|Publication number||US3606002 A|
|Publication date||Sep 20, 1971|
|Filing date||Feb 12, 1970|
|Priority date||Feb 12, 1970|
|Publication number||US 3606002 A, US 3606002A, US-A-3606002, US3606002 A, US3606002A|
|Inventors||James A Miller|
|Original Assignee||James A Miller|
|Export Citation||BiBTeX, EndNote, RefMan|
|Referenced by (6), Classifications (14)|
|External Links: USPTO, USPTO Assignment, Espacenet|
Sept. 20, 1971 J. A. MILLER 3,606,002
STABILIZER FOR A PLURALITY OF ABUTTING REGTILINEAR SURFACES Filed Feb. .12, 1970 2 Sheets-Sheet 1 lNV TOR ATTORNEY STABILIZER FOR A PLURALITY 0F ABUTTING RECTILINEAR SURFACES Filed Feb. .12, 1970 J. A. MILLER Sept. 20, 1971 2 Sheets-Sheet 2 ATTORNEY United States Patent O Int. Cl. B65g N14 US. Cl. 20665R 10 Claims ABSTRACT OF THE DISCLOSURE A stabilizer for a plurality of abutting rectilinear surfaces, so as to hold the surfaces in longitudinal and lateral alignment in a desired support plane, particularly a method for so stabilizing a plurality of squared spool ends. The stabilizer includes the notching one of two opposed abutting surfaces so as to define a cylindrical shoulder downwardly inclined away from one surface and its abutting with the other surface, then securing the abutting surfaces against lateral movement by imposing a cylindrical force within the aperture and securing the abutting surfaces against longitudinal movement by applying opposed lateral forces radially outwardly of said aperture on both sides of said abutting surfaces.
CROSS-REFERENCES TO RELATED APPLICATIONS A continuation-in-part of applicants Method for Stabilizing a Plurality of Abutting Rectilinear Surfaces, Ser. No. 816,205, filed Apr. 15, 1969. The present application is directed to a particular stabilizer apparatus disclosed in FIG. 6 of the parent application.
BACKGROUND OF THE INVENTION (1) Field of the invention Sheet fabric and sheet plastic, such as is trademarked Cellophane, Plyafilm, and Koraseal, are shipped conventionally on spools or mandrels supported in square end boards. A principal problem has been in stacking the spool end boards side-by-side and vertically one upon the other, while maintaining the end boards in lateral and longitudinal alignment. The end boards are made of hardboard or other material having thicknesses varying from /2 to 3 inches with a hole cut in the center of the board for attachment of the center pole or mandrel around which the material is wrapped. When several rolls are so stacked and shipped on a skid the end boards are inclined to slip out of longitudinal or lateral alignment, with the sharp cornered end board engaging and cutting into the adjacent fabric or plastic sheet material. The only effective albeit expensive, alternative has been to package each individual spool separately.
(2) Description of the prior art Prior art has not directed itself specifically to the problem of stabilizing a stack of squared spool ends, but has addressed itself to stabilizers or indexing means which fit "ice within complementary recesses in opposed crates or packages. Prior art searching has developed:
Lagasse, 1,782,307 McKelligon, 1,881,822 Chandonia, 2,198,106 Haack, 2,358,160 Pizzi, 2,998,940 Miller, 3,216,538 Cannon, 3,384,228
Lagasse is typical of the prior art concept of fitting stabilizers or indexing means within complementary recesses in opposed crates or packages. However, none of these prior inventors have approached applicants technique of providing both lateral and longitudinal stability in the abutting surfaces. Chandonia stabilizes baking pans by means of his triangular clips. Haack stabilizes beehives by means of a vertical dowel pin. Pizzi shows a reel-supporting pallet and Miller shows a bracket for securing metal awning panels.
Both McKelligon and Cannon relate to four sided boxes which are secured to each other by spools extending through at least two sides of the boxes. There are no vertically abutting surfaces, and no suggestion of inclined notching to keep spools from slipping out of vertically abutting surfaces.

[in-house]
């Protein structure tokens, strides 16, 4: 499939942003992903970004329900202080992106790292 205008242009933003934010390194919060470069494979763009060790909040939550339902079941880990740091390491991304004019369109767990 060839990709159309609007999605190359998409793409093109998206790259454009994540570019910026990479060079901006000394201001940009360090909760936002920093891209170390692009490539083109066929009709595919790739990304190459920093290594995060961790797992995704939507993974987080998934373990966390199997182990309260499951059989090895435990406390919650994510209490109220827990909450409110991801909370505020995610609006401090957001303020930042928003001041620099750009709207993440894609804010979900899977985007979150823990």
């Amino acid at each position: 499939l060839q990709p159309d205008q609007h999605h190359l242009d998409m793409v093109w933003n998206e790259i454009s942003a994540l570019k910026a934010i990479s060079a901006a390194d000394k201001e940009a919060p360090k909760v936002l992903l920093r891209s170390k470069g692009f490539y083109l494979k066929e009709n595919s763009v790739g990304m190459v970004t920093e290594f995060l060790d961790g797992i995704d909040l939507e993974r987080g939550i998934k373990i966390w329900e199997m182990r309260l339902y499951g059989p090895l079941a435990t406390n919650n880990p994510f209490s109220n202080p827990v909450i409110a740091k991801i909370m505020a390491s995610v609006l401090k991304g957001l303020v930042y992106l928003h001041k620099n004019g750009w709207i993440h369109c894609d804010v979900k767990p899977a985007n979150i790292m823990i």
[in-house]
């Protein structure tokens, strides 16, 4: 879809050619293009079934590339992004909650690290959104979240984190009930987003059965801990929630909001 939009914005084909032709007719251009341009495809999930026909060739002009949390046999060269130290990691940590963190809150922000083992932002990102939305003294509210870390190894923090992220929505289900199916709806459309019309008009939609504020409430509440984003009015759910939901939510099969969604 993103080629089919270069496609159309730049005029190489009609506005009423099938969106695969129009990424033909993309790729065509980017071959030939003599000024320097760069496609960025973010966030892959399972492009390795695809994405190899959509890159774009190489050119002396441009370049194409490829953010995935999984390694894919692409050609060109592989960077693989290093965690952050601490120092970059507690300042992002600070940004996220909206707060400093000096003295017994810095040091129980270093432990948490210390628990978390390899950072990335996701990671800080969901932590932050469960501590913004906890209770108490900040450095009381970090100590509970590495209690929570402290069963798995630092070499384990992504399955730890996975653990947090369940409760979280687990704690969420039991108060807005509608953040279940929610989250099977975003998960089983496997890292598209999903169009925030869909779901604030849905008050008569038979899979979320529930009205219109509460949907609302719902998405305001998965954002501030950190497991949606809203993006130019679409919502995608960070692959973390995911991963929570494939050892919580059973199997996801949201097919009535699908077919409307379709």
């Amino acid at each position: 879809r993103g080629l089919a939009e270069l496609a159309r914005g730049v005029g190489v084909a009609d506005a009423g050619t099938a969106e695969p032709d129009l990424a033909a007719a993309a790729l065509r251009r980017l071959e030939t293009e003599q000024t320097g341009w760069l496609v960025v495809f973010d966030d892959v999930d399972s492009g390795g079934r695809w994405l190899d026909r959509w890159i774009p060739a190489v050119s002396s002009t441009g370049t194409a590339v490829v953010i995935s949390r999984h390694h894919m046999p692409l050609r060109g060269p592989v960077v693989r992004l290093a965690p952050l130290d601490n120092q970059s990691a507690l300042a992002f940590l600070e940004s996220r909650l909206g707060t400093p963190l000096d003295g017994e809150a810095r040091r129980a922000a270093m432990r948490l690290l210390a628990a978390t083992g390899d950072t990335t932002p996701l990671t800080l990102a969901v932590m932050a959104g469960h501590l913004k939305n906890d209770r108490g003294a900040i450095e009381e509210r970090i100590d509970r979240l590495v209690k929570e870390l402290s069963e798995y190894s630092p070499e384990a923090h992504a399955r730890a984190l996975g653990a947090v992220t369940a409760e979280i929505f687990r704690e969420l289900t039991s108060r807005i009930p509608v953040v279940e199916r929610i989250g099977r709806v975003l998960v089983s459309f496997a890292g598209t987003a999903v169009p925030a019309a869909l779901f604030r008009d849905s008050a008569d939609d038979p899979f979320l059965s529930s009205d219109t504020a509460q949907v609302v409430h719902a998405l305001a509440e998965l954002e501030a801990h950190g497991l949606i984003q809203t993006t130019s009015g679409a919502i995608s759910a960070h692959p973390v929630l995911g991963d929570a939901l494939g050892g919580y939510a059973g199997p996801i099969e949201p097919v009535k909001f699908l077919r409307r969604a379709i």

SUMMARY OF THE INVENTION According to the present invention, a plurality of horizontally and vertically stacked spool ends are stabilized both laterally and longitudinally, so as to maintain the spool ends within a limited vertical plane. Within the abutting surfaces of the spool ends complementary notches are cut so as to define a cylindrical aperture. One side of the spool end is provided with an inclined notch which is used to secure a locking spool end in vertical alignment with another vertically aligned and abutting surface. The abutting surfaces adjacent the aperture are secured against lateral movement by imposing a cylindrical force in said aperture and they are secured against longitudinal movement by applying opposed lateral forces radially outwardly of said aperture on the inside and outside of the abutting surfaces. A suggested stacking stabilizer includes a cylindrical core having peripherally extending flanges at either end so as to define an annular recess about the core. The core is inserted within the cylindrical notch defined in the opposed abutting surfaces and the peripherally extending flanges abut the front and rear of the abutting surfaces radially outwardly of the aperture, so as to support the spool ends in longitudinal alignment.
BRIEF DESCRIPTION OF THE DRAWINGS FIG. 1 is a perspective view of a proposed stacking stabilizer construction;
FIG. 2 is a perspective view of four rolls of film material having their end boards stabilized laterally and longitudinally, according to the present invention;
FIG. 3 is a vertical sectional view of the four end boards stacked in FIG. 2;
FIG. 4 is a fragmentary enlarged vertical section of the FIG. 1 lateral stabilizer positioned within a cylindrical aperture defined in abutting surfaces of the end boards in FIG. 2;
FIG. 5 is fragmentary enlarged vertical section showing the stacking stabilizer positioned in an inclined notch defined in one of two vertically abutting surfaces, the inclined notch preventing the stabilizer from slipping out, as the abutting surfaces are parted;
FIG. 6 is a like vertical section showing inclined notching of the spool end board wherein the abutting surfaces are aligned against longitudinal displacement by positioning a stabilizer in a modified and inclined notch defined in one of the abutting surfaces;
FIG. 7 is a transverse section taken along section line 77 of FIG. 3;
FIG. 8 is a vertical section taken along section line 88 of FIG. 3; and
FIG. 9 is a front elevation of a proposed spool end board, having an axial aperture for the mandrel or spool and stabilizer notches defined in three of its four sides.
DESCRIPTION OF THE PREFERRED EMBODIMENTS In FIG. 1, a proposed stacking stabilizer is illustrated as comprising a cylindrical core 12 having peripherally extending flanges 14 and 16 at either end of the core. Flanges 14 and 16 define an intervening annular recess. Dimensions of core length, diameter, and the peripheral flanges, of course, may be varied to suit a variety of end board materials.